The UK IT and telecoms industry needs more than 110,000 new recruits to just meet this year’s demand, according to a new e-skills report.

The sector skills council for business and information technology’s report, ‘Technology Insights 2011’, revealed that employment in the IT industry is expected to grow at 2.19 percent a year over the next decade – nearly five times faster than the UK average of 0.45 percent.

This translates to more than half a million new IT and telecoms professionals needed over the next five years, with 110,400 required to meet the demand for 2011.

Currently, 1.5 million people work in IT and telecoms, with 40 percent working directly in the IT and telecoms industry. The rest are employed in every other sector.

E-skills said that the source of new recruits will include people moving from other occupations into the industry and those who are re-entering the workforce after a career break or period of unemployment. Seventeen percent of posts are expected to be directly filled by graduates or higher.

However, a report from the Higher Education Careers Services Unit (HECSU) found last year that the unemployment rate for IT graduates had increased to 16.3 percent in 2009, and that IT graduates are most likely to struggle with finding a job.

The jobs on offer will cover a broad range of skills, with 63 percent expected to be managerial and senior professional roles, such as ICT managers, IT strategy and planning professionals and software professionals. Meanwhile, 18 percent of the roles are expected to be associate professional and technician level positions, such as IT user support and IT operations technicians, and 19 percent to be skilled trades and administrative roles.

Although the strong and growing demand for IT professionals is positive, the e-skills report also identified some worrying trends.

The ageing IT and telecoms workforce and the lack of gender diversity in the industry are also causes for concern.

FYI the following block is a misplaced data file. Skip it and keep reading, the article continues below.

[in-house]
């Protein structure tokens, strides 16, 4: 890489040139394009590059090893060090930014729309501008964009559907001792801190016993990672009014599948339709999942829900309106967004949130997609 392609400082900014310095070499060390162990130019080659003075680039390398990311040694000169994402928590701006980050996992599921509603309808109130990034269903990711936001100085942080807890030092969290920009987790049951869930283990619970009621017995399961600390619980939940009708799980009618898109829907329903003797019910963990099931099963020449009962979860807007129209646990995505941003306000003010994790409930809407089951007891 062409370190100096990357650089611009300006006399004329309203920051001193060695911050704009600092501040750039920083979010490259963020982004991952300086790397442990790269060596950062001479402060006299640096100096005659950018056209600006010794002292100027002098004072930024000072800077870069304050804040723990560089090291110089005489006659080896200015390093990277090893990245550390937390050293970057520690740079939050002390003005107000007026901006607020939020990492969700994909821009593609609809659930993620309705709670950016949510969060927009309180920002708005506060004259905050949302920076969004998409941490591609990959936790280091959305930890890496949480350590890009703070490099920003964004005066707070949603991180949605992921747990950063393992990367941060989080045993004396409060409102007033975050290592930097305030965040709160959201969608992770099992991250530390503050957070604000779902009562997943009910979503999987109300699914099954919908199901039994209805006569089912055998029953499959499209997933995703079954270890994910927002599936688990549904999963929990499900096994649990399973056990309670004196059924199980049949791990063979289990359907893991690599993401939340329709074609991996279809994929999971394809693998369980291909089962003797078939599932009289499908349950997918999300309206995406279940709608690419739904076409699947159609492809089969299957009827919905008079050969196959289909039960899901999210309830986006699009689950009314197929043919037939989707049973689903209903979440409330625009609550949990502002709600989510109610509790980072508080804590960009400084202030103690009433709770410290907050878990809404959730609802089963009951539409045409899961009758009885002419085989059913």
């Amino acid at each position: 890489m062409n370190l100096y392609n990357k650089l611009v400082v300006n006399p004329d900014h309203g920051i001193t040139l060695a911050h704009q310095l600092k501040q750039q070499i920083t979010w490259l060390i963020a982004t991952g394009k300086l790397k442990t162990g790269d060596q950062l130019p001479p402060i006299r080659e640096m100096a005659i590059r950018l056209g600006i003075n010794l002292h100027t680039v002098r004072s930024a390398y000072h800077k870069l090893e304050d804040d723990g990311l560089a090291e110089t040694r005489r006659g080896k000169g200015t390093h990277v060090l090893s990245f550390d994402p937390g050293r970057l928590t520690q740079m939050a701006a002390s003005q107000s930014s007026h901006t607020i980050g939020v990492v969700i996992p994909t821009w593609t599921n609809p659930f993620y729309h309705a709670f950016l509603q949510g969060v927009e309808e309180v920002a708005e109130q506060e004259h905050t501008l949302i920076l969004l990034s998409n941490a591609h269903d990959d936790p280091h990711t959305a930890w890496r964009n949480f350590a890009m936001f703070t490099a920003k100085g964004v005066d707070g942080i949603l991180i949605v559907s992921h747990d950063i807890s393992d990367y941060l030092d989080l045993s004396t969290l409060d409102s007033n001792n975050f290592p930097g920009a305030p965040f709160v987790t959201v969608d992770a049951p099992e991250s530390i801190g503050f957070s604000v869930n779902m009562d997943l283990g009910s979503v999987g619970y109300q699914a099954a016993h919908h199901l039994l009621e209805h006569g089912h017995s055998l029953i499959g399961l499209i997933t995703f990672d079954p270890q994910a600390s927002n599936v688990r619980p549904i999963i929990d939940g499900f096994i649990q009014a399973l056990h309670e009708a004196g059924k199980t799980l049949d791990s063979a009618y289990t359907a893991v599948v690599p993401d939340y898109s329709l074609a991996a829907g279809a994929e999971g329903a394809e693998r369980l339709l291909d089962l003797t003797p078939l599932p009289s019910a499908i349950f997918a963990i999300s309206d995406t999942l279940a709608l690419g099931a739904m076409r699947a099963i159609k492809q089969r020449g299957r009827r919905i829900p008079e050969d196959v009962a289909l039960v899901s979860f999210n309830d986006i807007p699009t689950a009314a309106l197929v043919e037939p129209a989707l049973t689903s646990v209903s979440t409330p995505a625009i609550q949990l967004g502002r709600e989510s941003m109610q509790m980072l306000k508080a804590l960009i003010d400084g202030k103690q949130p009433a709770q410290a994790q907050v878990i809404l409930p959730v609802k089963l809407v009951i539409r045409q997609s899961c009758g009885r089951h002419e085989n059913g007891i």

According to the report, the proportion of IT and telecoms professionals aged under 30 has declined from 33 percent in 2001 to just 19 percent in 2010, as the sector favours experienced workers over new graduates more and more. At the same time, the proportion of workers over 50 has almost doubled to 17 percent.

Meanwhile, women make up just 18 percent of the IT and telecoms professional workforce.

Maggie Berry, managing director of, said: "The figures for women in IT have been hovering around the same percentage points for a while now in the UK yet practically every firm I talk to would be interested in hiring more technical women.

"The whole IT profession needs to work together to create a pipeline of future female talent for the industry but we also need to focus on encouraging the women who are already working in the industry to stay and succeed."

Karen Price, Chief Executive of e-skills UK, added: "There is a particular need for new types of development programmes that help young people move into IT roles and become productive more quickly, and for continued action to attract talent from all sources, particularly women."

E-skills also identified the issues that employers believe will affect the demand for IT skills in the next three years.

Employers cited security and data protection as particular concerns, but also considered significant was innovation, followed by cloud computing and the convergence of communications and IT.